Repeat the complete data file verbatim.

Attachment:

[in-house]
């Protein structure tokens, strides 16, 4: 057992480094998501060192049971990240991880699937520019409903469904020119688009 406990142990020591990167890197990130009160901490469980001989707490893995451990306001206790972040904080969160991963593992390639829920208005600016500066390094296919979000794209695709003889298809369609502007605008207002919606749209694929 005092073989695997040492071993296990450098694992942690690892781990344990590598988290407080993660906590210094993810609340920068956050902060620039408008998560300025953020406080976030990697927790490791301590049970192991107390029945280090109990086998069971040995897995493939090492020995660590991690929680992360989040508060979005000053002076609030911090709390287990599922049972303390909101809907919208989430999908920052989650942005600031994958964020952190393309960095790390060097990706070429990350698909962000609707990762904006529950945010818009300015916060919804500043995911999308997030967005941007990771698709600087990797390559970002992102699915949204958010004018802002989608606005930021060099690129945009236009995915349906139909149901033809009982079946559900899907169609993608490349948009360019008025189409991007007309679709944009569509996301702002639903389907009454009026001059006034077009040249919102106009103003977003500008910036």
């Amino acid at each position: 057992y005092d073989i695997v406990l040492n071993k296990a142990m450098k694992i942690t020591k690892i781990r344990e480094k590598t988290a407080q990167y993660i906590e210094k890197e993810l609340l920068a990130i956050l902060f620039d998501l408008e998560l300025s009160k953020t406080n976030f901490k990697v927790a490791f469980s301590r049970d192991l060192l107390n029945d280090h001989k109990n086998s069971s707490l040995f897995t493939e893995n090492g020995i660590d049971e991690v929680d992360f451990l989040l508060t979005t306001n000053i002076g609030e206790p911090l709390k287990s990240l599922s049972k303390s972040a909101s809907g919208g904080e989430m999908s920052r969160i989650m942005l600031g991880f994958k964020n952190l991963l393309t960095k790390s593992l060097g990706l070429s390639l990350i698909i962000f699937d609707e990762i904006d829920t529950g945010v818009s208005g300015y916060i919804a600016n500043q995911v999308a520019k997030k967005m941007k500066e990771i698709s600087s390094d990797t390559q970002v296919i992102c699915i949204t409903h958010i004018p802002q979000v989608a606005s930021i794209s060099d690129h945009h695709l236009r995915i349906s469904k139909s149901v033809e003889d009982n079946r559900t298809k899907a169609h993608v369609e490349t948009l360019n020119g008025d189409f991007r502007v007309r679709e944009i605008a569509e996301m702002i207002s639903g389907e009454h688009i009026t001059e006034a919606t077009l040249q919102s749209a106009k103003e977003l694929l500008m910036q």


[in-house]
């Protein structure tokens, strides 16, 4: 057992480094998501060192049971990240991880699937520019409903469904020119688009 406990142990020591990167890197990130009160901490469980001989707490893995451990306001206790972040904080969160991963593992390639829920208005600016500066390094296919979000794209695709003889298809369609502007605008207002919606749209694929 005092073989695997040492071993296990450098694992942690690892781990344990590598988290407080993660906590210094993810609340920068956050902060620039408008998560300025953020406080976030990697927790490791301590049970192991107390029945280090109990086998069971040995897995493939090492020995660590991690929680992360989040508060979005000053002076609030911090709390287990599922049972303390909101809907919208989430999908920052989650942005600031994958964020952190393309960095790390060097990706070429990350698909962000609707990762904006529950945010818009300015916060919804500043995911999308997030967005941007990771698709600087990797390559970002992102699915949204958010004018802002989608606005930021060099690129945009236009995915349906139909149901033809009982079946559900899907169609993608490349948009360019008025189409991007007309679709944009569509996301702002639903389907009454009026001059006034077009040249919102106009103003977003500008910036």
């Amino acid at each position: 057992y005092d073989i695997v406990l040492n071993k296990a142990m450098k694992i942690t020591k690892i781990r344990e480094k590598t988290a407080q990167y993660i906590e210094k890197e993810l609340l920068a990130i956050l902060f620039d998501l408008e998560l300025s009160k953020t406080n976030f901490k990697v927790a490791f469980s301590r049970d192991l060192l107390n029945d280090h001989k109990n086998s069971s707490l040995f897995t493939e893995n090492g020995i660590d049971e991690v929680d992360f451990l989040l508060t979005t306001n000053i002076g609030e206790p911090l709390k287990s990240l599922s049972k303390s972040a909101s809907g919208g904080e989430m999908s920052r969160i989650m942005l600031g991880f994958k964020n952190l991963l393309t960095k790390s593992l060097g990706l070429s390639l990350i698909i962000f699937d609707e990762i904006d829920t529950g945010v818009s208005g300015y916060i919804a600016n500043q995911v999308a520019k997030k967005m941007k500066e990771i698709s600087s390094d990797t390559q970002v296919i992102c699915i949204t409903h958010i004018p802002q979000v989608a606005s930021i794209s060099d690129h945009h695709l236009r995915i349906s469904k139909s149901v033809e003889d009982n079946r559900t298809k899907a169609h993608v369609e490349t948009l360019n020119g008025d189409f991007r502007v007309r679709e944009i605008a569509e996301m702002i207002s639903g389907e009454h688009i009026t001059e006034a919606t077009l040249q919102s749209a106009k103003e977003l694929l500008m910036q």